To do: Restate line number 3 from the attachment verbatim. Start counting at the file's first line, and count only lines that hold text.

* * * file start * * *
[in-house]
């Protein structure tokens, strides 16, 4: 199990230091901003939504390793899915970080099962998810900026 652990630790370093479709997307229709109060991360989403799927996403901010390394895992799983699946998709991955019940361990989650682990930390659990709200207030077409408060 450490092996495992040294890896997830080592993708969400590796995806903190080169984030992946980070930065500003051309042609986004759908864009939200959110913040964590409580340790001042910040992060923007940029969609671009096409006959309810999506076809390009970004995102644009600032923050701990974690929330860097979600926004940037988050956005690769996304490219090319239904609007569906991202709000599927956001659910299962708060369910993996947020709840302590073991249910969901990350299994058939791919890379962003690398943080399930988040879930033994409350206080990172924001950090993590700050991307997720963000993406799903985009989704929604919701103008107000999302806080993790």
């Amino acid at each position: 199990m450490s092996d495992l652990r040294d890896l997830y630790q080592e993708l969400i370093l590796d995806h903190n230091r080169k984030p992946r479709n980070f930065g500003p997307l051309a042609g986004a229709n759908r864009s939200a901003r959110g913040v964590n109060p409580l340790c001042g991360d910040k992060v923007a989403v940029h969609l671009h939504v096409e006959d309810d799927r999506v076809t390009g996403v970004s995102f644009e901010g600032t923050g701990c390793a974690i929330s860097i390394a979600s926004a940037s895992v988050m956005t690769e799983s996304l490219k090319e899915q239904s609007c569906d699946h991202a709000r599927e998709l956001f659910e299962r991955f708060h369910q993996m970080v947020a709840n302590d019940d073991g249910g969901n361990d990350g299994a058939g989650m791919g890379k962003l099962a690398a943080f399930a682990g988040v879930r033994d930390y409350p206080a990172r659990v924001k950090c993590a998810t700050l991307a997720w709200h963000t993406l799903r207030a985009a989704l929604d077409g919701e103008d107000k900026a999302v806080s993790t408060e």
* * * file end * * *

């Amino acid at each position: 199990m450490s092996d495992l652990r040294d890896l997830y630790q080592e993708l969400i370093l590796d995806h903190n230091r080169k984030p992946r479709n980070f930065g500003p997307l051309a042609g986004a229709n759908r864009s939200a901003r959110g913040v964590n109060p409580l340790c001042g991360d910040k992060v923007a989403v940029h969609l671009h939504v096409e006959d309810d799927r999506v076809t390009g996403v970004s995102f644009e901010g600032t923050g701990c390793a974690i929330s860097i390394a979600s926004a940037s895992v988050m956005t690769e799983s996304l490219k090319e899915q239904s609007c569906d699946h991202a709000r599927e998709l956001f659910e299962r991955f708060h369910q993996m970080v947020a709840n302590d019940d073991g249910g969901n361990d990350g299994a058939g989650m791919g890379k962003l099962a690398a943080f399930a682990g988040v879930r033994d930390y409350p206080a990172r659990v924001k950090c993590a998810t700050l991307a997720w709200h963000t993406l799903r207030a985009a989704l929604d077409g919701e103008d107000k900026a999302v806080s993790t408060e």